>damage, we all had fun riding a bike that "dog-tracked".

    Wow, that's a lot of offset. Mine always leaned a little bit, and when I measured it I found that
    the strings passed 3.5 and 4 cm from the seat tube, so that works out to.. only 2.5 mm offset. Of
    course, this was not a bike with relaxed steering. It's downright jittery, almost. But that degree
    of offset is already enough in that bike to be significantly uncomfortable for longer rides, because
    you're *always* pushing the bars to keep the damn thing straight.

    Jasper
     
  9. On 28 May 2003 03:32:57 +0950, DiabloScott <[email protected]> wrote:

    >I don't think it would work at all because the rear wheel wouldn't be tracking directly behind the
    >front wheel. I can't believe a bike like that would be rideable.

    But, actually, no. What I'm proposing is a dishless rear wheel, where you put that tracking behind
    the front wheel, and base the rest off of that --so you bend the rear of the frame (particularly the
    right side) in such a way that your cogset fits in.

    Jasper
     
  10. Bob Taylor

    Bob Taylor Guest

    I believe I remember that an Orbit bicycle (built in Britain) is built with an offset rear triangle
    to reduce the dish in the rear wheel. I read about it in the CTC magazine in a test article by
    Chris Juden.

    Bob Taylor

    Jasper Janssen <[email protected]> wrote in message
    news:<[email protected]>...
    > Okay, so dish is a rear wheel's worst enemy. Why can't you deliberately misalign the rear of the
    > frame somewhat to the right, so the axle and thus the entire wheel is offset, rather than just the
    > rim? It'd bring chainline farther right, so you'd also need a longer bottom bracket.
    >
    > Why won't it work? I'm sure it wouldn't, or people'd be doing it all over, but I can't think of
    > the reasons..
    >
    > Jasper
     
  11. jasper-<< Okay, so dish is a rear wheel's worst enemy. Why can't you deliberately misalign the rear
    of the frame somewhat to the right, so the axle and thus the entire wheel is offset, rather than
    just the rim? It'd bring chainline farther right, so you'd also need a longer bottom bracket.

    Aslo buy lots of padded clothing so when the thing starts to shuck and jive down that hill, you
    don't get hurt to much...

    Peter Chisholm Vecchio's Bicicletteria 1833 Pearl St. Boulder, CO, 80302
    (303)440-3535 http://www.vecchios.com "Ruote convenzionali costruite eccezionalmente bene"
     
  12. Bluto

    Bluto Guest

    Jasper Janssen <[email protected]> wrote:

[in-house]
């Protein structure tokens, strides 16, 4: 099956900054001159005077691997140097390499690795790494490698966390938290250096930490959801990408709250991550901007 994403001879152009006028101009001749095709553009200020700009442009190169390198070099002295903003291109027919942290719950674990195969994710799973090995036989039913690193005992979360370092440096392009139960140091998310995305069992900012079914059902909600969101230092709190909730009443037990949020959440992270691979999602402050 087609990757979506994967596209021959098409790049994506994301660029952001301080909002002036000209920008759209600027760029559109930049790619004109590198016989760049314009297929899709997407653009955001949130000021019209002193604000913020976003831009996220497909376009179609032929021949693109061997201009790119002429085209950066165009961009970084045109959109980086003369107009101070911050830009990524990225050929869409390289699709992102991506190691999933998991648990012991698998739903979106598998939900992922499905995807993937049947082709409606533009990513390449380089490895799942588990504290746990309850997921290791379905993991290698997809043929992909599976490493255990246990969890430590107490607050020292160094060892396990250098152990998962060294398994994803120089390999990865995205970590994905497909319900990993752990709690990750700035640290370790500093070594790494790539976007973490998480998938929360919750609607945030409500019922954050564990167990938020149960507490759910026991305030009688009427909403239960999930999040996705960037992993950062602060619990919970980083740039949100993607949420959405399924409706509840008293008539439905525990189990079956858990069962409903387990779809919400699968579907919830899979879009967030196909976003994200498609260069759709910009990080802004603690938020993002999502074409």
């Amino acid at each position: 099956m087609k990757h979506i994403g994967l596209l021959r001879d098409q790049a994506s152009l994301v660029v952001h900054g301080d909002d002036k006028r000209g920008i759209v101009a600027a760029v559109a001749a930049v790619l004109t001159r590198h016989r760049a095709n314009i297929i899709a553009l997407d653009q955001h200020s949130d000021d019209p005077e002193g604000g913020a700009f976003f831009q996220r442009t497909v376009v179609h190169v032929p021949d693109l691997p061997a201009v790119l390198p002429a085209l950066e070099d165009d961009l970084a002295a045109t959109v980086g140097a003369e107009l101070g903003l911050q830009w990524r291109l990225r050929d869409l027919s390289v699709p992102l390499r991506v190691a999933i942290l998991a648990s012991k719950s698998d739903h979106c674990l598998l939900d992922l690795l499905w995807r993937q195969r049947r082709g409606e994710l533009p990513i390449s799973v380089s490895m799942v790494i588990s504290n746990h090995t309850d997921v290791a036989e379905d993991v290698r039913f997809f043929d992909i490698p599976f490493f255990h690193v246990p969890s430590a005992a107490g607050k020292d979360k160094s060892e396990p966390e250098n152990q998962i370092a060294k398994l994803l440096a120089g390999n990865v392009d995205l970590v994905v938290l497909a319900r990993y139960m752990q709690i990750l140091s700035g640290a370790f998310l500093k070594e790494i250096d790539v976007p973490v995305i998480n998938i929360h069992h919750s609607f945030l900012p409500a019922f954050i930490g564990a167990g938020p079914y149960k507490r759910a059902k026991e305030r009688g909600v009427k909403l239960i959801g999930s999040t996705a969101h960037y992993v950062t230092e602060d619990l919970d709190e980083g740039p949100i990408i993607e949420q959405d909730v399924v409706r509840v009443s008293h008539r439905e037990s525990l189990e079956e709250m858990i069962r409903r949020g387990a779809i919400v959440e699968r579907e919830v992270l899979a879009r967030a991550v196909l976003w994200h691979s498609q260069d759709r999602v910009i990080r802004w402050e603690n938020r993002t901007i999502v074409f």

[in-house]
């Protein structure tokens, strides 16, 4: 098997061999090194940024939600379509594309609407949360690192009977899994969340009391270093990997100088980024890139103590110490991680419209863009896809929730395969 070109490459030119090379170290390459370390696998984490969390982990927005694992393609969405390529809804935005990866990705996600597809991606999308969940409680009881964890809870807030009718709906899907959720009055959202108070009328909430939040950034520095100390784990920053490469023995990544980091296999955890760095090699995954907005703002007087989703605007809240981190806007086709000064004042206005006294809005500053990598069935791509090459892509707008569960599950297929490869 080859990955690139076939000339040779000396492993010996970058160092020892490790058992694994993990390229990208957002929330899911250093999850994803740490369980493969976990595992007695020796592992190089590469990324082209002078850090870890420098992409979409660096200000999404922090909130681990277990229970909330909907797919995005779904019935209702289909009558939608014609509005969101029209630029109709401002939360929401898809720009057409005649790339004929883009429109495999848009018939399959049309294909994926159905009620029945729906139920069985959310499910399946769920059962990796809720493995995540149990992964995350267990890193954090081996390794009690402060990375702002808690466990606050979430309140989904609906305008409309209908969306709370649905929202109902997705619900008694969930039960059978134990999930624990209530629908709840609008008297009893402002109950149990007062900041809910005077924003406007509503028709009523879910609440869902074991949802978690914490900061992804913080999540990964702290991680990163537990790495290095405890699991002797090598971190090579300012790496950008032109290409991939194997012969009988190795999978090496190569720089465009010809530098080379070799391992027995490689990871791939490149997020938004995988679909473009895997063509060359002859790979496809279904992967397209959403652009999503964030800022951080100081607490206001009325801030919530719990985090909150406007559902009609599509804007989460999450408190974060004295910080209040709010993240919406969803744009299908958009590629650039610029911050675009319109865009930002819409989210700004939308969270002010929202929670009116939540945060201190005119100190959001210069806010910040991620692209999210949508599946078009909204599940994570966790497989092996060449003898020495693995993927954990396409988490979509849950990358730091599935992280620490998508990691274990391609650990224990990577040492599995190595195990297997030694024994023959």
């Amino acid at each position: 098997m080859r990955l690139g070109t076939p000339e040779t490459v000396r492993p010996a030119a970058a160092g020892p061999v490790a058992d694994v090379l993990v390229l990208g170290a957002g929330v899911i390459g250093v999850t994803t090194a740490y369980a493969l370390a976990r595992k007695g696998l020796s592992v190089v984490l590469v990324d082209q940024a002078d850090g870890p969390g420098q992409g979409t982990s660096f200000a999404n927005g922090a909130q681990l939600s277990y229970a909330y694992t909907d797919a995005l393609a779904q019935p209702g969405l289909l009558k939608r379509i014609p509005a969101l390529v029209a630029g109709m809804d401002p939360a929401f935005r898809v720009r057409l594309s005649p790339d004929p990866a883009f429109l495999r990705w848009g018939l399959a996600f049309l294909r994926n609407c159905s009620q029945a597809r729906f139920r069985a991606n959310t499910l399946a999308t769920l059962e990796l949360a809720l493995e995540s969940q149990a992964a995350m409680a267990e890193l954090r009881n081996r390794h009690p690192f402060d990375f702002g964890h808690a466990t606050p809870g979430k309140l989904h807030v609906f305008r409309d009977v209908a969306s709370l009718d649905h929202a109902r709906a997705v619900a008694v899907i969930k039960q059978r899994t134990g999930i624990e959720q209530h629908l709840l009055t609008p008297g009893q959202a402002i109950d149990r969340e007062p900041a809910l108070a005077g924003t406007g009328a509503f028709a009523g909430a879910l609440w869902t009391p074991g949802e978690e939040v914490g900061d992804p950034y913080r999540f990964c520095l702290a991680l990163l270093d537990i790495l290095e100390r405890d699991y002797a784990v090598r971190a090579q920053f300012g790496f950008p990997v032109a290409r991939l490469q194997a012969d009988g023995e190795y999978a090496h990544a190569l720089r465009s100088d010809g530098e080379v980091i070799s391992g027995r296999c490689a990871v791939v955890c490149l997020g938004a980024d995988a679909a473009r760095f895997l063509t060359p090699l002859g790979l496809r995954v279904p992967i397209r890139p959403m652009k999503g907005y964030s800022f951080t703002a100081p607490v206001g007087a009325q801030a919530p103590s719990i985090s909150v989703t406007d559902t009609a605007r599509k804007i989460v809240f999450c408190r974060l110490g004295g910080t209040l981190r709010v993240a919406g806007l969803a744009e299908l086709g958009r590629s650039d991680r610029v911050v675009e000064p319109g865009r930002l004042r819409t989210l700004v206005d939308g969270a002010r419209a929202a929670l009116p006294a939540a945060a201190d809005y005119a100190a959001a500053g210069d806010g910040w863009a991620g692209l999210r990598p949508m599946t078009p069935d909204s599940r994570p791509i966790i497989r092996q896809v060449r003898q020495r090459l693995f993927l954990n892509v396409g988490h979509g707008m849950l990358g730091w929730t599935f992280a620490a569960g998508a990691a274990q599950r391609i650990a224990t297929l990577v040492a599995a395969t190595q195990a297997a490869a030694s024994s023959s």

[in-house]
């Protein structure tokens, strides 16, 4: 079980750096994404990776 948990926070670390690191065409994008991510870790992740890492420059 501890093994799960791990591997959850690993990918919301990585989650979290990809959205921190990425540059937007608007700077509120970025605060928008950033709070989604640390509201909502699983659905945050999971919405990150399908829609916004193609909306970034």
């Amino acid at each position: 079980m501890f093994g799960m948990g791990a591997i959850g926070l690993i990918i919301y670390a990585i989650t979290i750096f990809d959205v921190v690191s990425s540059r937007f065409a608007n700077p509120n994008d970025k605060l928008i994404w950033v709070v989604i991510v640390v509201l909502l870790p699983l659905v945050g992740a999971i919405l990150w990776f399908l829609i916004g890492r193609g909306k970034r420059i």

> Okay, so dish is a rear wheel's worst enemy. Why can't you deliberately misalign the rear of the
    > frame somewhat to the right, so the axle and thus the entire wheel is offset, rather than just
    > the rim?

    Some frame makers have done just that. An example is Orbit Cycles:

    http://www.orbit-cycles.co.uk/techspecsolo.shtml (The heading "offset rear triangle" is partway down
    the page.)

    Chalo Colina
     
  13. On 28 May 2003 13:07:32 -0700, [email protected] (Bluto) wrote:
    >Jasper Janssen <[email protected]> wrote:
    >
    >> Okay, so dish is a rear wheel's worst enemy. Why can't you deliberately misalign the rear of the
    >> frame somewhat to the right, so the axle and thus the entire wheel is offset, rather than just
    >> the rim?
    >
    >Some frame makers have done just that. An example is Orbit Cycles:
    >
    >http://www.orbit-cycles.co.uk/techspecsolo.shtml (The heading "offset rear triangle" is partway
    >down the page.)

    So, to sum up, the main thing keeping this back from being standard is non-standardness?

    If enough bike makers start doing it, it will of course eventually become standard..

    Jasper
     
  14. Bluto

    Bluto Guest

    Jasper Janssen <[email protected]> wrote:

    > So, to sum up, the main thing keeping this [rear frame offset] back from being standard is
    > non-standardness?
    >
    > If enough bike makers start doing it, it will of course eventually become standard..

    Actually, I think the main thing keeping it out of the mass market is that it negates the subtle but
    significant advantages of symmetrical construction. Comparative measurements between one side and
    the other save both bike makers and bike mechanics from having to make a lot of painstaking absolute
    measurements and keep a lot of references on hand.

    Bicycle framebuilding is a lot more rudimentary a craft than many people think, with stretched
    strings and meter sticks frequently used to check alignment. A maker who doesn't use industrial
    inspection techniques or at least pretty elaborate purpose-built measuring tools would not be able
    to yield as straight an offset frame for a similar amount of time and effort.

    Likewise bike shop mechanics are able to do a lot of frame diagnostic work on a bike that's presumed
    to be symmetrical. Not as much with an offset frame. In the worst case, an offset frame would get a
    costly "straightening" by a thorough but ill-informed mechanic!

    Similarly, offset built wheels pose a tiresome measurement chore to verify proper dish, a task
    that's thus not likely to be repeated between successive wheel builds.

    Something else to consider is that an offset frame (say a dishless 9sp
    130mm) poses all the same clearance, chainline, Q-factor and related issues as does a 160mm dishless
    rear, just all on one side. Meaning that the wider hub size possesses all the advantages of
    both a dishless rear wheel and symmetrical frame construction, with no more complicating
    issues than the offset rear already has.

    Chalo Colina
     
  15. On 29 May 2003 12:54:12 -0700, [email protected] (Bluto) wrote:

    >Something else to consider is that an offset frame (say a dishless 9sp
    >130mm) poses all the same clearance, chainline, Q-factor and related issues as does a 160mm
    > dishless rear, just all on one side. Meaning that the wider hub size possesses all the
    > advantages of both a dishless rear wheel and symmetrical frame construction, with no more
    > complicating issues than the offset rear already has.

    Except for the position of the bearing on the left side, putting more stress on the axle. Well,
    unless you use a hub that takes that into account, I guess.

    Jasper